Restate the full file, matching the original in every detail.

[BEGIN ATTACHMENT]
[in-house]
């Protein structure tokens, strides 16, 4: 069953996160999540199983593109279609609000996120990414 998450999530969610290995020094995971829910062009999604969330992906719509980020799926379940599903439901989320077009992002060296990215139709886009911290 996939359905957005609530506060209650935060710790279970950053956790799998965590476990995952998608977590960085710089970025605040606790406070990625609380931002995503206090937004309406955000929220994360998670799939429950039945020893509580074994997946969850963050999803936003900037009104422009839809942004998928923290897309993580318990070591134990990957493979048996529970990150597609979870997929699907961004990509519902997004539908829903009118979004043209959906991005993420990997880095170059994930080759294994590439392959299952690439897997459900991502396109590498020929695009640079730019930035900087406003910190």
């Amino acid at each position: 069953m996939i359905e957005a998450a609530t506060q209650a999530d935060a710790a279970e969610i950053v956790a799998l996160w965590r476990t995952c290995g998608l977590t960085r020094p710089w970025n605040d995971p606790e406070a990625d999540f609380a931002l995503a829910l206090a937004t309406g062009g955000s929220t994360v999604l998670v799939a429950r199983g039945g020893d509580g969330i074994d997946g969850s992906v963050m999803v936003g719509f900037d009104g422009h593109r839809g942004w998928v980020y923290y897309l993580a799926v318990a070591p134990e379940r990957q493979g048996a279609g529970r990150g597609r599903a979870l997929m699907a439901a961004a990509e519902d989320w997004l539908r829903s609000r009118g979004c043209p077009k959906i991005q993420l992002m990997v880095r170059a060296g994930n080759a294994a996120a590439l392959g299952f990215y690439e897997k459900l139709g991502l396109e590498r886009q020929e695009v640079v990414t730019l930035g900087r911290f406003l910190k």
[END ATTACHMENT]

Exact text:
[in-house]
């Protein structure tokens, strides 16, 4: 069953996160999540199983593109279609609000996120990414 998450999530969610290995020094995971829910062009999604969330992906719509980020799926379940599903439901989320077009992002060296990215139709886009911290 996939359905957005609530506060209650935060710790279970950053956790799998965590476990995952998608977590960085710089970025605040606790406070990625609380931002995503206090937004309406955000929220994360998670799939429950039945020893509580074994997946969850963050999803936003900037009104422009839809942004998928923290897309993580318990070591134990990957493979048996529970990150597609979870997929699907961004990509519902997004539908829903009118979004043209959906991005993420990997880095170059994930080759294994590439392959299952690439897997459900991502396109590498020929695009640079730019930035900087406003910190």
């Amino acid at each position: 069953m996939i359905e957005a998450a609530t506060q209650a999530d935060a710790a279970e969610i950053v956790a799998l996160w965590r476990t995952c290995g998608l977590t960085r020094p710089w970025n605040d995971p606790e406070a990625d999540f609380a931002l995503a829910l206090a937004t309406g062009g955000s929220t994360v999604l998670v799939a429950r199983g039945g020893d509580g969330i074994d997946g969850s992906v963050m999803v936003g719509f900037d009104g422009h593109r839809g942004w998928v980020y923290y897309l993580a799926v318990a070591p134990e379940r990957q493979g048996a279609g529970r990150g597609r599903a979870l997929m699907a439901a961004a990509e519902d989320w997004l539908r829903s609000r009118g979004c043209p077009k959906i991005q993420l992002m990997v880095r170059a060296g994930n080759a294994a996120a590439l392959g299952f990215y690439e897997k459900l139709g991502l396109e590498r886009q020929e695009v640079v990414t730019l930035g900087r911290f406003l910190k």